Use the conflict as an opportunity.  Our perception is our reality.  If we view conflict as combat, each time conflict arises we will gear up to battle our party.  However, if we view it as an opportunity to learn, grow and connect; conflict may not have such a negative connotation associated with it.

“Get comfortable with being uncomfortable.” Although conflict is normal in all relationships, it is still uncomfortable for most of us.  We must have those necessary, but uncomfortable conversations where conflict will arise in order to grow in our relationships.  Helping professionals who advocate for social justice on behalf of their clients encounter conflict almost on a daily basis.  Co-parents disagreeing on child rearing practices, colleagues disagreeing on company projects, business partners disagreeing      on the structure of the company are more examples of relationships where each party relies on the other for a bigger cause; and their ability to manage conflict can have a profound impact on society.

“It’s not what you say, but how you say it.” When managing conflict we need a healthy balance of emotion and logic in order to be successful.  Emotions allow us to have empathy and logic allows us to reason.  Being empathetic is acknowledging the other party’s position.   Lead with “I” statements in order to avoid blaming.  For example “I feel hurt when you call me names.” “I’m hearing you say.”  Applying logic to conflict is using discernment and determining when it is okay to agree to disagree.

When approaching a situation that may result in conflict, take a deep breath and ask yourself these 2 questions, “What is going on within me that will impact this conversation?”  What am I hoping to accomplish from this conversation?” Remember, conflict is inevitable; combat is optional.

Are you seeking techniques for managing conflict in your life?  Click here for more information on managing conflict.

A Holistic Approach to Mental Health Wellness: Examining 4 components to maintain a balanced lifestyle

We live best when we are in balance!  Oftentimes life can come at us fast; resulting in most of us losing our center in search of balance.  Most of us seek work-life balance and when one facet dominates our lives we can become imbalanced. This article will discuss strategies for finding balance from a holistic approach in a fast paced society.

As a mental health professional, I have learned that treating patients from a holistic approach is imperative to get to the core of the problem and assist them in developing or enhancing the tools to manage life’s complexities.  There are many components that factor into treating the whole person. In this article, I will highlight the physical, emotional, mental/ psychological and spiritual domains.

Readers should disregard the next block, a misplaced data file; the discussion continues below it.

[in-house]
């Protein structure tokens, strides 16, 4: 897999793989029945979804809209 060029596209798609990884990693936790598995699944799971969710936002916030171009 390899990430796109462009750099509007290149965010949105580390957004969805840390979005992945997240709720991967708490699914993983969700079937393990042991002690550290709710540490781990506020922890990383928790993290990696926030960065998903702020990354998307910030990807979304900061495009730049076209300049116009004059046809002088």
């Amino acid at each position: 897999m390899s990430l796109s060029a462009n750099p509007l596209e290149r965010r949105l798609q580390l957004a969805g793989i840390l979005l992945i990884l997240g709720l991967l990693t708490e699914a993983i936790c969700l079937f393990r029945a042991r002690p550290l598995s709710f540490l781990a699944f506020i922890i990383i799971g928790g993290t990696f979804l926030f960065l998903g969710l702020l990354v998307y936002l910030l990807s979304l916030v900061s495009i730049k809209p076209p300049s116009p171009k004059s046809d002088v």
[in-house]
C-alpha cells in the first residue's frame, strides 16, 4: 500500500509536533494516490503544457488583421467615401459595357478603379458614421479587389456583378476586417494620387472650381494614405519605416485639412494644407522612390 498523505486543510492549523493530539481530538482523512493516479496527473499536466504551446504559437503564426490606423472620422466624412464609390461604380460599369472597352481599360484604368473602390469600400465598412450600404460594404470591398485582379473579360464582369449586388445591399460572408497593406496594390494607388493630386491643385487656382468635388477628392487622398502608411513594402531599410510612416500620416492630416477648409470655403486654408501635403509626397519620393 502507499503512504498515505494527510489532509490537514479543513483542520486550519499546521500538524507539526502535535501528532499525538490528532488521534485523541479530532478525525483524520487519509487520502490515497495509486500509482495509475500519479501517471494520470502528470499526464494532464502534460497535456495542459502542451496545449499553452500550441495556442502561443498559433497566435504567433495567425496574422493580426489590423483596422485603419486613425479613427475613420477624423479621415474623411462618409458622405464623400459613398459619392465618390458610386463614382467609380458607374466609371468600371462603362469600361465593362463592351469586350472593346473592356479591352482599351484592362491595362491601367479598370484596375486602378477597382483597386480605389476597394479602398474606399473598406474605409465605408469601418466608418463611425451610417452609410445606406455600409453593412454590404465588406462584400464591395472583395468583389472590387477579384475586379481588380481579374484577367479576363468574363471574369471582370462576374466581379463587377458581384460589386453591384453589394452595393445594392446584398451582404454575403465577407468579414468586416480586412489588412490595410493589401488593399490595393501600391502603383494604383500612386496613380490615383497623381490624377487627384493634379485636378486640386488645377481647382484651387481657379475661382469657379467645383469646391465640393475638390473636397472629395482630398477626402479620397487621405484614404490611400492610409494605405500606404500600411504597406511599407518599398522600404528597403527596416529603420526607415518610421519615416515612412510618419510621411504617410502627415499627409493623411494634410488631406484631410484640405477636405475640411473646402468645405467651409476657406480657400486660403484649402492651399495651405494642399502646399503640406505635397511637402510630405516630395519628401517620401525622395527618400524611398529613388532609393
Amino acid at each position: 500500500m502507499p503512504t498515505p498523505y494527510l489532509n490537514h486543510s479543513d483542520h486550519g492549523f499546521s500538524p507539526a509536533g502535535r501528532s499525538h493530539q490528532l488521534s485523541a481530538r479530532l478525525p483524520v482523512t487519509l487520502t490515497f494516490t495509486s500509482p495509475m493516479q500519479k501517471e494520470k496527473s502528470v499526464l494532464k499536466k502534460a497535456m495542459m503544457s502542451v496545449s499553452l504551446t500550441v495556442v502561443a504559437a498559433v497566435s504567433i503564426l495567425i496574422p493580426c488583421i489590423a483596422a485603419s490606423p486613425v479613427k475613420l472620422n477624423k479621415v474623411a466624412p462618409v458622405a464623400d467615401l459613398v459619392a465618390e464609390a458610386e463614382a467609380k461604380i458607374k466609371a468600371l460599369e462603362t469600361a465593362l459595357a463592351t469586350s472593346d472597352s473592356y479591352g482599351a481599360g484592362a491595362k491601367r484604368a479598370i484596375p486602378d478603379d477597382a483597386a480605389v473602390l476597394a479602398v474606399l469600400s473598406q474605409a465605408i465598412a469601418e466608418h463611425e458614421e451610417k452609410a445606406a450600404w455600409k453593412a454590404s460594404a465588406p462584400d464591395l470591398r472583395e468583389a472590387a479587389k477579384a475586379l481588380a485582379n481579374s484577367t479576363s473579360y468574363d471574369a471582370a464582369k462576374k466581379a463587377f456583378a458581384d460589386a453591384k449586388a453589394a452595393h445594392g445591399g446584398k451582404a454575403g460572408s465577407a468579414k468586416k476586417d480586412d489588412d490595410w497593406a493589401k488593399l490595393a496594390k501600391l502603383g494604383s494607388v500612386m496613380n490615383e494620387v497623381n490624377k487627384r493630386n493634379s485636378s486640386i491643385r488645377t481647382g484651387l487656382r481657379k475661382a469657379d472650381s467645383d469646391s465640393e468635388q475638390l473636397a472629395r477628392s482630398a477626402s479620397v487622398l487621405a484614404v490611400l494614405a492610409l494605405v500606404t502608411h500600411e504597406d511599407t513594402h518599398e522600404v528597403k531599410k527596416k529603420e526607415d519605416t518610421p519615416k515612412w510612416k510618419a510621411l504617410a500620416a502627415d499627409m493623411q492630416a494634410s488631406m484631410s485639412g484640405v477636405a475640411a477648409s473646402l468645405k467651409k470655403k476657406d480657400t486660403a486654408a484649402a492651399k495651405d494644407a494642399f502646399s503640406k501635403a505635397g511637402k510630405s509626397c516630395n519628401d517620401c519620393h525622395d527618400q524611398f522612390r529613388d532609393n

Physical Wellness: This may be the most important area to obtaining mental health wellness.  Before we can address the other components, we must he aware of any physical symptoms that may be affecting an individual’s ability to function.  Assessing the physical symptoms before the mental health symptoms is essential.  Most patients present with physical symptoms that mirror mental health disorders such as anxiety and depression (problems sleeping, loss of appetite, panic attacks, and shortness of breath).  When this occurs, patients should be referred to their primary medical doctor to rule out any medical conditions before continuing mental health treatment.  Some questions to consider:

How much sleep are you getting at night?

Do you exercise regularly?

Are you getting proper nutrition?

Do you see your doctor regularly?

Emotional Wellness: People in good emotional health are not exempt from adversity.  However, they are resilient, having the ability to recover effectively from illness, change or misfortune.  Emotional wellness is the groundwork for what is necessary for identifying and nurturing your feelings, your intellect and your conscious inner-being.  Some strategies for enhancing our emotional wellness include Positive affirmations, practicing self-love, find a hobby, don’t be afraid to say no, and don’t be afraid to say yes, practice forgiveness.

Emotional health also involves the people around you.  Conduct an inventory of the people you spend the most time around.

Are they supportive?

Do they challenge you?

Are they draining or discouraging?

Mental/Psychological Wellness: Individuals who have good mental and psychological health are able to use their cognitive and emotional capabilities to function in society and meet the day to day demands of life. If an individual finds himself or herself suffering from symptoms such as difficulty sleeping, lack of appetite, feelings of hopelessness that persist for several days, irritability, suicidal thoughts, hallucinations (hearing voices), delusions seek medical attention immediately. Again, medical conditions should be ruled out before patients begin treatment with a mental health professional.  Most mental health disorders are a result of chemical imbalances and some are genetic.  When an individual has a chemical imbalance, he or she may have a mental health disorder.  Seeking mental health treatment is extremely important in assisting individuals in tapping into their strengths to enhance their coping skills in order to manage their conditions.  It is also important to take any medication prescribed by your doctor and report all side effects in counseling and to your doctor.  Do not stop taking medications without speaking to your doctor.  Other strategies for enhancing our mental and psychological wellness include joining a support group, journaling, reading a self-help book and practicing relaxation techniques.